You just retired a bunch of servers and disk arrays, but before you place hundreds of thousands or millions of dollars’ worth of equipment on the curb, you’re wondering if you can use it for a Ceph-based storage solution like SUSE Enterprise Storage. The answer is: maybe.
SUSE prides itself on supporting a wide range of hardware, from blades to retail terminals to IoT devices. In fact, SUSE makes it possible to easily deploy a wide range of software on that hardware and certify it will work through the SUSE YES Certification Program. SUSE Yes Certification assures your IHV equipment is fully compatible with SUSE software, including SUSE Enterprise Storage.
But SUSE support isn’t just limited to YES Certified hardware. We support SUSE Enterprise Storage as a software appliance on any environment that meets the minimum hardware requirements, detailed at https://documentation.suse.com/ses/6/single-html/ses-deployment/#storage-bp-hwreq.
Though certification means you can rely on SUSE to support the software you buy, the challenge comes when your hardware reaches end-of-life and is no longer supported by the hardware vendor. If IBM, Dell EMC, HP, Seagate and others tell you your support has expired, you have some decisions to make. Most of those decisions are about risk.
If you’re looking to deploy SUSE Enterprise Storage on that older hardware, chances are good the SUSE software will work. As a company, we’ve been making software for more than 25 years and we’ve worked closely with hardware vendors to support their products in production settings. Compatibility isn’t the issue.
Instead, the issue has to do with the level of risk you’re willing to take with that older hardware. If you’re doing some testing, you’re willing to take more risks than you are in production. If you’re using your older hardware for storage – a mission-critical component of your infrastructure – you need to seriously consider the consequences of hardware failures and system performance.
Though SUSE Enterprise Storage allows users to build in custom levels of replication to ensure data integrity, if you lose, say, 20 percent of your used drives over the first six months of your deployment, are you willing to accept that risk? Are you willing to spend a little more time debugging? For some, the answer will be yes.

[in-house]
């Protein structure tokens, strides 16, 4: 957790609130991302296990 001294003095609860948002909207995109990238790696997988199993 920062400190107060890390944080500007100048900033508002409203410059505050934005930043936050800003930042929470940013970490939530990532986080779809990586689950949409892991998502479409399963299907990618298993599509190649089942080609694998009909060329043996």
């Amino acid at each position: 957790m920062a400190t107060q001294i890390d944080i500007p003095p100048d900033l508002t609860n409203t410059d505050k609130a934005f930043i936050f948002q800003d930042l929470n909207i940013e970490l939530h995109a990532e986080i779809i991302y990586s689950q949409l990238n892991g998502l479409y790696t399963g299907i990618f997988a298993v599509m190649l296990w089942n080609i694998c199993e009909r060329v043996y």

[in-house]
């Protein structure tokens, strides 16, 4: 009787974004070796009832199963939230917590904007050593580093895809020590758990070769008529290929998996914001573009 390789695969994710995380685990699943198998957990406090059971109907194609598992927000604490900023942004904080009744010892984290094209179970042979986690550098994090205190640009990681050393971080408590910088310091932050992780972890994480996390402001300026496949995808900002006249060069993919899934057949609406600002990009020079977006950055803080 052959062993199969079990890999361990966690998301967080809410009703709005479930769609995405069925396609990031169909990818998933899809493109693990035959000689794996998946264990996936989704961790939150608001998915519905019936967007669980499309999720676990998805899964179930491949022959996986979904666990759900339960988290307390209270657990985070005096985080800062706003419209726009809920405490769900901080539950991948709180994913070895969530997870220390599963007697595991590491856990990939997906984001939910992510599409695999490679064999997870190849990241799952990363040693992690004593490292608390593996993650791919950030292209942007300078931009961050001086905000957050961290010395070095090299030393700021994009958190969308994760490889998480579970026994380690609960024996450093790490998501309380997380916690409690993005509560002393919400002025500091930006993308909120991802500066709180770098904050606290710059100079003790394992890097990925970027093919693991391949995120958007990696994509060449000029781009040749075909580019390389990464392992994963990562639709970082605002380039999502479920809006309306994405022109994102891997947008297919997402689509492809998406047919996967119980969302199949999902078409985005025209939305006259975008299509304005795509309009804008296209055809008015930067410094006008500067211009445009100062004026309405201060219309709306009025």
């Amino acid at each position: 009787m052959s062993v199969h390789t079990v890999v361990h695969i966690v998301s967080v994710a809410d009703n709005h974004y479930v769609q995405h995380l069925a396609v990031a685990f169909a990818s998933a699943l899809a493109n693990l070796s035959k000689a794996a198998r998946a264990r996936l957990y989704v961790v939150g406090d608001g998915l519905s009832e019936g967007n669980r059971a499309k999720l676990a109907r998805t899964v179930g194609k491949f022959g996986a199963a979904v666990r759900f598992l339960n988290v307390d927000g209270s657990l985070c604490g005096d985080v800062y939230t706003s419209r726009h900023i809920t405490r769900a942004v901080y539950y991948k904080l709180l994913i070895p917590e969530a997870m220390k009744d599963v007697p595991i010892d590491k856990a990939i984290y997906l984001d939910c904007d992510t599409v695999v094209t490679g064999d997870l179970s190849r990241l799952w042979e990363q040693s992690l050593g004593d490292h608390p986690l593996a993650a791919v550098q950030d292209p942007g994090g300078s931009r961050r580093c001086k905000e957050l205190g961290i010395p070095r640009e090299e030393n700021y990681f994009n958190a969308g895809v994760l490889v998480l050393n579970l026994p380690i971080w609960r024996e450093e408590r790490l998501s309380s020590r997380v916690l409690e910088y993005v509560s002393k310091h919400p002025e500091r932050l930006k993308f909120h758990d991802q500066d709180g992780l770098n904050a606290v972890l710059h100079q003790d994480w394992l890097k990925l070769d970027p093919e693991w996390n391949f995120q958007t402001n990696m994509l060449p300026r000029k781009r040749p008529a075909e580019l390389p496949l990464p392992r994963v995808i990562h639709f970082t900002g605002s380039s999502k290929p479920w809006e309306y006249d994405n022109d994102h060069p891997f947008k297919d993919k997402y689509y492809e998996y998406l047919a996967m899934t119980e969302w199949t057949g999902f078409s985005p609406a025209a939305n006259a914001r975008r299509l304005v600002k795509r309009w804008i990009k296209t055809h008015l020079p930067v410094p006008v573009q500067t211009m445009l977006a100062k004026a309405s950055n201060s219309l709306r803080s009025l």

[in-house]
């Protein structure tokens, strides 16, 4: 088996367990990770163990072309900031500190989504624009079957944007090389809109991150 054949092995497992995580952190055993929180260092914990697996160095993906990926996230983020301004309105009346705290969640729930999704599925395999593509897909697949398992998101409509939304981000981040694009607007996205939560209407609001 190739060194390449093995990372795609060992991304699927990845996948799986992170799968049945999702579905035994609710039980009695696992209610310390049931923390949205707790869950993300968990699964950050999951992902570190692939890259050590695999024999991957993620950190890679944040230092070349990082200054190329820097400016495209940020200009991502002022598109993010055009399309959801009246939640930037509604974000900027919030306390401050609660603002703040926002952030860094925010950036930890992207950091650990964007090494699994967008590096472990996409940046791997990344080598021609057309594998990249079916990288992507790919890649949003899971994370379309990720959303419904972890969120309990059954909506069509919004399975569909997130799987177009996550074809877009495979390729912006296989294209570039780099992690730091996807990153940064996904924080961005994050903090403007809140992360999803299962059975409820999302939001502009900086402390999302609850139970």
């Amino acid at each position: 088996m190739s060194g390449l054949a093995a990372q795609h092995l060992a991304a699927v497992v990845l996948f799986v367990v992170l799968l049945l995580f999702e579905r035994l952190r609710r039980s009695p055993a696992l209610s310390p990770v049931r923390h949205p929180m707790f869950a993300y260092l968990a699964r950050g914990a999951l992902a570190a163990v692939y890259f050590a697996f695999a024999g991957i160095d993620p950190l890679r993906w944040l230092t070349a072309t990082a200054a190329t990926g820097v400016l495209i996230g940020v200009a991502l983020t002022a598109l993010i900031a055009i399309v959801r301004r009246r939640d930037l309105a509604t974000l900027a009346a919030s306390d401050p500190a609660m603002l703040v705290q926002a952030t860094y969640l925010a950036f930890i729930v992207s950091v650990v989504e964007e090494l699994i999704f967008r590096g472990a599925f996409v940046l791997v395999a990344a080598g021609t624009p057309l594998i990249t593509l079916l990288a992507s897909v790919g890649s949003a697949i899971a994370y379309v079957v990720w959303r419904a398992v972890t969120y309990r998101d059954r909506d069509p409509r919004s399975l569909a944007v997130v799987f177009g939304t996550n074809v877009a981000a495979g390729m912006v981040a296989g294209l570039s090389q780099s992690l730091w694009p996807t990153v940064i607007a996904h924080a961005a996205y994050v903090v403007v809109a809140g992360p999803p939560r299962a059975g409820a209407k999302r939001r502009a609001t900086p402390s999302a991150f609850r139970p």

Also consider performance. If you’re implementing SUSE Enterprise Storage on older hardware and network gear, you’ll be less able to take advantage of the full capabilities of the software. Improvements in recent years have increased the speed and resiliency of software-defined storage, and some of those recent improvements may not be available to you on older hardware. And if you’re looking at the cluster as a proving ground for modern SUSE Enterprise Storage capabilities, you’ll not see the performance that’s possible with the latest and greatest hardware.
All that being said, yes, you can redeploy SUSE Enterprise Storage on your used hardware – just as long as you understand you’re assuming most of the risk. For some, that’s acceptable, particularly for those who’ve invested millions and still see life and value in that old equipment. That could well be the case with a shop that still has hundreds of backup drives still in their packages available to use for any disk failures. For others, not so much.
When considering used hardware, go in with your eyes open, anticipate trade-offs and look over the SUSE Yes Certified Program when it comes time to invest in your next-generation hardware and be sure to check your equipment against the SUSE hardware requirements.